Unmanned planes safer, smarter


Versatile: Remote-controlled drones have proved so effective that the military is working on combat models and versions as small as insects.

October 10, 2001|By Robert Little | Robert Little,SUN STAFF

The first American pilots to fly missions over Afghanistan this year never left the ground.

They sat inside control stations, perhaps in Uzbekistan or even Turkey, and flew unmanned drones by remote control. They took pictures with video cameras, infrared imaging devices and radar. One of their craft crashed, but no one was hurt.

Defense analysts say Afghanistan's rugged and remote terrain is the perfect showcase for one of the United States' most promising young technologies - the unmanned aerial vehicle, or UAV.

Smaller and quieter than jets, more mobile than satellites, unmanned drones are being used with increasing frequency by military intelligence teams to peer into hostile, unknown territory without risking pilots' lives.

UAVs were used during the Persian Gulf war to identify targets, but modern versions can fly much longer and farther and gather exponentially better intelligence. Besides simple photography, they can now use radar to track individual vehicles or even people - day or night, cloudy or not.

The aircraft have their weaknesses. They are notoriously fickle in bad weather and sometimes crash mysteriously.

But the Air Force and Navy are so enamored with UAVs that they are experimenting with missile-firing drones and considering giving them combat roles. Virginia Republican Sen. John W. Warner, a former Navy secretary and Armed Services Committee chairman, wants one-third of the Pentagon's deep-strike aircraft to be unmanned by 2010.

"What you're seeing is a merger between the maturity of the technology and the acceptance of it within the military," says Daryl Davidson, executive director of the Association for Unmanned Vehicle Systems International, an industry trade group.

"These systems will be used more and more in places like Afghanistan. People realize that they can get the intelligence and the information they need in a risk-free environment."

The Pentagon won't comment on operations or even confirm that UAVs are flying over Afghanistan.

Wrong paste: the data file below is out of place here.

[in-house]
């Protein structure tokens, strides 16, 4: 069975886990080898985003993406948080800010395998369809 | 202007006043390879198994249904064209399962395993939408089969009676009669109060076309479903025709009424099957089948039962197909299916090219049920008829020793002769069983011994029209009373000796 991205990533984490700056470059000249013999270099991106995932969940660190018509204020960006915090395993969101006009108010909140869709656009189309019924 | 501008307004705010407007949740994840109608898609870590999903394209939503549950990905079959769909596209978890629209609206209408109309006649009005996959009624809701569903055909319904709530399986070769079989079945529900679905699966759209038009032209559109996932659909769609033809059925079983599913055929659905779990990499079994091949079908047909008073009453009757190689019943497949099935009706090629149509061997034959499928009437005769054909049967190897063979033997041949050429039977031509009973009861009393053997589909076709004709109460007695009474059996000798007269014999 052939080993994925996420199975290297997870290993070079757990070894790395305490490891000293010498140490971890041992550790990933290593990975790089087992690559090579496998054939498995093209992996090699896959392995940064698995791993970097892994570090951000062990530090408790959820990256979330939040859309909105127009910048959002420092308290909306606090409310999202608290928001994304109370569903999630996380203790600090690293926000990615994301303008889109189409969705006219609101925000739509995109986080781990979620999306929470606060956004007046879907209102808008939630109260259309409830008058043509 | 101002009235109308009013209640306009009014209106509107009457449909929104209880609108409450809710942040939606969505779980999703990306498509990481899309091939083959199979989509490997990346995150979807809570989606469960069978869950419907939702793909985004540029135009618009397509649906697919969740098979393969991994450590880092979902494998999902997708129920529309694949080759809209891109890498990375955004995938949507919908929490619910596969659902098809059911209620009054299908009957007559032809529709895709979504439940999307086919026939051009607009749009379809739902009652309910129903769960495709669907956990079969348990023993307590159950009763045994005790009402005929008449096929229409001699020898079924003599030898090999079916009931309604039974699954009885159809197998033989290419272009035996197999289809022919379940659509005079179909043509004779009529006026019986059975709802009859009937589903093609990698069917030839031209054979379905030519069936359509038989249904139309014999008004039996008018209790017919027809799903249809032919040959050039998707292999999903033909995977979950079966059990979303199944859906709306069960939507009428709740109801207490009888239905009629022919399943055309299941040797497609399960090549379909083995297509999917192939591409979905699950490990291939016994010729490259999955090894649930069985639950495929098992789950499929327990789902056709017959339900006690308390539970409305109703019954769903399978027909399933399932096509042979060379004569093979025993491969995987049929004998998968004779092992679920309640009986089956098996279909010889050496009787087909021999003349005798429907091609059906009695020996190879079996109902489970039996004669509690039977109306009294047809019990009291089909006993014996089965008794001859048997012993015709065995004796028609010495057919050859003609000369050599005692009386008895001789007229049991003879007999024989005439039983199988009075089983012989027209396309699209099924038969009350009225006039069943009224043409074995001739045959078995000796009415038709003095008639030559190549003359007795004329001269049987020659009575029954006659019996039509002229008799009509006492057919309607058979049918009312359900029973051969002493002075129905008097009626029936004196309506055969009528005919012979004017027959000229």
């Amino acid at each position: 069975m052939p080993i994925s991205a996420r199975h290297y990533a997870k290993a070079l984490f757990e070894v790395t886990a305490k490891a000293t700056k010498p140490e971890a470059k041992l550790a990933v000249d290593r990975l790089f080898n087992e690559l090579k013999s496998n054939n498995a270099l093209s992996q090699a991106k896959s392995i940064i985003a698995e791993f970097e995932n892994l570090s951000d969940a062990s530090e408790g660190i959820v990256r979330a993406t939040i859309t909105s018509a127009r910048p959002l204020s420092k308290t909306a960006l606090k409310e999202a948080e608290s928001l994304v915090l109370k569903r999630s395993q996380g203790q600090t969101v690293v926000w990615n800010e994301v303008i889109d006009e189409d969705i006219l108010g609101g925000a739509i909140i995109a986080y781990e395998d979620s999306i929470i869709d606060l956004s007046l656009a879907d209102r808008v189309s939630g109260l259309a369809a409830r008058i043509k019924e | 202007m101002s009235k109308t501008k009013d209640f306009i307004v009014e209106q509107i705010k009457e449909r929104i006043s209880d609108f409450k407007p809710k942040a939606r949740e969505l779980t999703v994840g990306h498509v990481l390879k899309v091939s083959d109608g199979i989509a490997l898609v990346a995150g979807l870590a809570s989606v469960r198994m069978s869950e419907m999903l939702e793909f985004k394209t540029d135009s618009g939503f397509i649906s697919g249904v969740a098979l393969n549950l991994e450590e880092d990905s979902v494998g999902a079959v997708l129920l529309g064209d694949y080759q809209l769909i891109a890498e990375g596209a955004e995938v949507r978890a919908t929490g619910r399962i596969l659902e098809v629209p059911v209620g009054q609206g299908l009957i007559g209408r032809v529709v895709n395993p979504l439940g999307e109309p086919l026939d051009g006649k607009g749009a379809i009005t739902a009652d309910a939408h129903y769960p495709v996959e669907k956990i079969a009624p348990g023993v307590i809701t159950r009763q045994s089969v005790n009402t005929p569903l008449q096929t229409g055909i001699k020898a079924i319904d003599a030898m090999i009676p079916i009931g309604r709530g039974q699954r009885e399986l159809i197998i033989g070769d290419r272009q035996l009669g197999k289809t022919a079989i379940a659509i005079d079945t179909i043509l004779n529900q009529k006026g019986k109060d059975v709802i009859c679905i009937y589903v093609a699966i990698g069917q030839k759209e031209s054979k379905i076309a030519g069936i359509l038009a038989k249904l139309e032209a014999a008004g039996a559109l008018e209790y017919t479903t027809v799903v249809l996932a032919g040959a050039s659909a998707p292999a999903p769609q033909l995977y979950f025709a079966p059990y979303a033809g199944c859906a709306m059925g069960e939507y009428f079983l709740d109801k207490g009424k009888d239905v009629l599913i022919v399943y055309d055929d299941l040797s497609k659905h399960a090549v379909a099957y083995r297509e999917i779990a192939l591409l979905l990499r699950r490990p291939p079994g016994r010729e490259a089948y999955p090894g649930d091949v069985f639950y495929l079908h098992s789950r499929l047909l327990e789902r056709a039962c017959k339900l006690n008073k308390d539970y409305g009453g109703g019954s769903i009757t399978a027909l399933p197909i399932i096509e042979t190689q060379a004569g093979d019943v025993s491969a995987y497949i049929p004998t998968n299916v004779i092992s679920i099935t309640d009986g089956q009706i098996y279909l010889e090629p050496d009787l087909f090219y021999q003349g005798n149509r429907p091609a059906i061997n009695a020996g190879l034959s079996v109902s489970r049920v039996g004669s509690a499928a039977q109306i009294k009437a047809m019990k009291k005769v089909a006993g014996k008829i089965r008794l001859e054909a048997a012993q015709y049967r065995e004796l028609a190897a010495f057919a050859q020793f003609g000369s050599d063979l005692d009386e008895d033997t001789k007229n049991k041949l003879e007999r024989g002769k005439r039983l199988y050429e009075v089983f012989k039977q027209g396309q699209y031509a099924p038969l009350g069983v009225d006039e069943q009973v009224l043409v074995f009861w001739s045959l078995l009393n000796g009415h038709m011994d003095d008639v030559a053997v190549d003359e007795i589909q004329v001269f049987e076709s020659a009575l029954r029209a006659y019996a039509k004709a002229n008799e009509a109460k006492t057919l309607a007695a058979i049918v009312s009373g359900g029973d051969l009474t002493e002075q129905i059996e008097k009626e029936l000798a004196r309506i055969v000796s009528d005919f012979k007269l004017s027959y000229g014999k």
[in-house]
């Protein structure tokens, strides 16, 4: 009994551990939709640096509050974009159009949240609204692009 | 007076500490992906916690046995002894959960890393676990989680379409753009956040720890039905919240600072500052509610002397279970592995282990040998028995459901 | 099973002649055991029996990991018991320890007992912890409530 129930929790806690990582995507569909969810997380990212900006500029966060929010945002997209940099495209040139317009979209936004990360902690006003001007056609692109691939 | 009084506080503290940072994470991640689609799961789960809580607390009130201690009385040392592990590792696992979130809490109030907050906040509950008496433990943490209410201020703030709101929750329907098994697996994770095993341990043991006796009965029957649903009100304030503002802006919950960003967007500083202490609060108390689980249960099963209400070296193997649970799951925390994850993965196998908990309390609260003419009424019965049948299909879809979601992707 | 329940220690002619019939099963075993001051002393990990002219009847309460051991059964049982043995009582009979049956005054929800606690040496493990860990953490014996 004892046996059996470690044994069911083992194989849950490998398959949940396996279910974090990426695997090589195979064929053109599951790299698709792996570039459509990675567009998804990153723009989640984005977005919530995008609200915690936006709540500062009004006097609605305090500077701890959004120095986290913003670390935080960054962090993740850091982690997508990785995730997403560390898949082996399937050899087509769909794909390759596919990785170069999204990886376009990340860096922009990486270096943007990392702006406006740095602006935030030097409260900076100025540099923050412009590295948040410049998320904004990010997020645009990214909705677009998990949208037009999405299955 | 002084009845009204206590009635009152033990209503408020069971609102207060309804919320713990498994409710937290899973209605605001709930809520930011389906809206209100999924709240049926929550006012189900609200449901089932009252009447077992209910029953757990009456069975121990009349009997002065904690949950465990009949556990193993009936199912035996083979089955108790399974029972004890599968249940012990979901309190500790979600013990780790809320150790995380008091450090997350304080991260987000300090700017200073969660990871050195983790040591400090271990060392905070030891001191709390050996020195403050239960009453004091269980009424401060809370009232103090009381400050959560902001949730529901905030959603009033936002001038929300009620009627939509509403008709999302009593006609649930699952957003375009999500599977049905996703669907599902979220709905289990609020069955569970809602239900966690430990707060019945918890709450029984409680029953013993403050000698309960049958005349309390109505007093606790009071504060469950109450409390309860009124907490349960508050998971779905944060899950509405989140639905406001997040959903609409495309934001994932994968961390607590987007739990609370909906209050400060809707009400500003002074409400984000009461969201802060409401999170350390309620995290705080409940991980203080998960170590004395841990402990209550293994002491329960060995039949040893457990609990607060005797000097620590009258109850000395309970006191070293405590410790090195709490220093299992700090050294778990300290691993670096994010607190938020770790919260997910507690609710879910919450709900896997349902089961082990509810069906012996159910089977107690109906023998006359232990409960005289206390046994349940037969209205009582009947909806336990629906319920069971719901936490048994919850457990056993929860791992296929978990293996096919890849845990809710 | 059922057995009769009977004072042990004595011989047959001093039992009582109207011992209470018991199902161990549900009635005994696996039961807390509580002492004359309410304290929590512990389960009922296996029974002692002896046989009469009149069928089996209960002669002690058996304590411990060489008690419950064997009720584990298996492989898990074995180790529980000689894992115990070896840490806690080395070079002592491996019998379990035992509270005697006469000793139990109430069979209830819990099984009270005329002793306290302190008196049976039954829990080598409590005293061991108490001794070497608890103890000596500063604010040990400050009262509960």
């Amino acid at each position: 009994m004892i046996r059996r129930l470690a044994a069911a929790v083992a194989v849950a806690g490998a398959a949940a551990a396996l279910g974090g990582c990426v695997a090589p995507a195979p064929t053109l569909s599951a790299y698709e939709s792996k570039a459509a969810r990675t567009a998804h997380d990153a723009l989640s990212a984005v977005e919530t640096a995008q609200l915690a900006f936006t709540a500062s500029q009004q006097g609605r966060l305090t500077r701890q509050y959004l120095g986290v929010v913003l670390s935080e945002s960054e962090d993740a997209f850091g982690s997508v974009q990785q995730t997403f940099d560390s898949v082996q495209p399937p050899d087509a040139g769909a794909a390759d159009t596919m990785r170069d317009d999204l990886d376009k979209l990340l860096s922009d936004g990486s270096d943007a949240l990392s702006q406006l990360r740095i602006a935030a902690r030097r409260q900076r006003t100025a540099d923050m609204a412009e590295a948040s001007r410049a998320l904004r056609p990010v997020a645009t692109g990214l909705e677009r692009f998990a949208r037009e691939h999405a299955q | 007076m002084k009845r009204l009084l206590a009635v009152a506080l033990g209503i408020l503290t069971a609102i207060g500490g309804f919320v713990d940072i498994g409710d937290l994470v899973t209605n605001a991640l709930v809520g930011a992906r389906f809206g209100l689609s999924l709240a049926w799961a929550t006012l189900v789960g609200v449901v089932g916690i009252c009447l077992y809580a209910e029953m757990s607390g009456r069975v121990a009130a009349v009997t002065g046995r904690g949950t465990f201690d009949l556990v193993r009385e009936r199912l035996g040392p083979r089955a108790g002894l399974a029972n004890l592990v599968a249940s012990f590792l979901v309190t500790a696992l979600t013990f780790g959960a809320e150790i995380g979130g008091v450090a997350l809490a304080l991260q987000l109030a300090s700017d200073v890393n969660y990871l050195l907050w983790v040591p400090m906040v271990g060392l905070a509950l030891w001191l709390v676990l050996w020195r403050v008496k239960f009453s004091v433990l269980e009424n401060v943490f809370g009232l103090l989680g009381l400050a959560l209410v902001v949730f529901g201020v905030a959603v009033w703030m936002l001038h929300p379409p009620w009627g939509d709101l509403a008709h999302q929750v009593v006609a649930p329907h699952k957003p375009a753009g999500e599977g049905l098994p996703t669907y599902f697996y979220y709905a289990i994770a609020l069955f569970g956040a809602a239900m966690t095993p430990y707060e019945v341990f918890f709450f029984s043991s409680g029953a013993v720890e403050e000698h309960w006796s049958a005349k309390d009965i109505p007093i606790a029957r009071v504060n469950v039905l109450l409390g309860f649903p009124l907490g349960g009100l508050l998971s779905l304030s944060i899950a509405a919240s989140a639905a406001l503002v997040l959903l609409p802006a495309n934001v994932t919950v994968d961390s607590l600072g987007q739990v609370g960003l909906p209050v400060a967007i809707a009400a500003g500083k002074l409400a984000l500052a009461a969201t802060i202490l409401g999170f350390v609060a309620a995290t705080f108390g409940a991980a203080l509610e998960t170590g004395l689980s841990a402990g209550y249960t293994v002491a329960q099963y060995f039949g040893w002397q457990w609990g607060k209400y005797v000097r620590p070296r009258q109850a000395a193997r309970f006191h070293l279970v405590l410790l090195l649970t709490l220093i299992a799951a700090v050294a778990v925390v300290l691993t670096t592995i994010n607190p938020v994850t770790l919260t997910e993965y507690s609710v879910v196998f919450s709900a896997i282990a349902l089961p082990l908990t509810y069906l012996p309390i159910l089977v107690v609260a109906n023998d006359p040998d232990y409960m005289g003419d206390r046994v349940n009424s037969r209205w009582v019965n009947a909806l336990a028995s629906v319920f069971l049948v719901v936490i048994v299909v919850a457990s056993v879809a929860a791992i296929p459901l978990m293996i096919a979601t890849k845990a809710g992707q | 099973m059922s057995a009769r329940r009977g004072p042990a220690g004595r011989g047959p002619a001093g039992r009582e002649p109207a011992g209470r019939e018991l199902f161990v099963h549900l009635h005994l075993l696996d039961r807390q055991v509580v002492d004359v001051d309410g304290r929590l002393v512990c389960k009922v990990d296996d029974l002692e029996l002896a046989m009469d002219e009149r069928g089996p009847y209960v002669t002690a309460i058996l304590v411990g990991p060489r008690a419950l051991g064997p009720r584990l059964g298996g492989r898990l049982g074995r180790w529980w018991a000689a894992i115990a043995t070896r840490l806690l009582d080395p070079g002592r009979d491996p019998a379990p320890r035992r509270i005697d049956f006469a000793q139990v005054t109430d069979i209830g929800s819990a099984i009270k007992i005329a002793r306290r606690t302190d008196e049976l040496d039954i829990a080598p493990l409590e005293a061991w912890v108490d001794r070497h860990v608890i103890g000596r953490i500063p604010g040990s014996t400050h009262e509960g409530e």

But the government's hand was tipped two weeks ago when Taliban leaders claimed to have shot down a spy plane. The Pentagon acknowledged that a UAV was lost, though it denied that the Afghans had managed to shoot it down.

The most obvious advantage of using a drone to gather intelligence is safety. No one has ever died crashing an unmanned aerial vehicle.

But pilotless aircraft can also perform feats of endurance and aerobatics that would be all but impossible with a living, breathing 200-pound payload on board.

One surveillance drone used extensively by the Central Intelligence Agency - a vehicle called a Gnat - can fly for two days without refueling. Pilots in single-seat airplanes, by comparison, are rarely asked to fly for more than a few hours at a stretch.

Unmanned craft also can operate at altitudes unreachable by most manned aircraft, even pressurized ones. A scientific research vehicle called Theseus, used in the mid-1990s by the National Aeronautics and Space Administration, could collect data at nearly 90,000 feet.

Unencumbered by creature comforts, pilotless planes are typically lighter and smaller - and consequently cheaper - than anything else in the sky. Even the expensive ones cost only a few million dollars apiece.

"You can do amazing things with an aircraft once you no longer have to concern yourself with keeping someone inside of it alive," says Loren B. Thompson, a defense analyst for the Lexington Institute who teaches a course in emerging defense technologies at Georgetown University.

So far in Afghanistan, the United States is probably using only "endurance" UAVs like the Gnat and another called the Predator, Thompson says. Those aircraft typically use the same runways that piloted craft use, fly above 25,000 feet, and can be fitted with a variety of cameras and other intelligence-gathering devices.

They transmit data, including video, to satellites or the ground, almost in real time.

Flying from an airbase in Turkey, endurance UAVs were used over Bosnia to search for mass graves. A Predator crashed in Iraq in August.

The newest endurance UAV, a plane called Global Hawk, is fitted with a sophisticated radar that can identify and follow ground targets. The Global Hawk is being developed by Northrop Grumman Corp., but advance versions have been tested and could be deployed if needed.

If ground troops go to Afghanistan, they will probably arrive equipped with a variety of smaller unmanned aircraft used for short-range missions - "tactical" UAVs. While the endurance UAV circles overhead like satellites, the tactical spy craft are typically launched over a mountain range or around a building to give ground forces a quick peek at the other side.

Tactical UAVs might use launching platforms mounted on trucks or ships, and some can be recovered with nets. The smallest, including some under development by the Marine Corps, are launched by hand.

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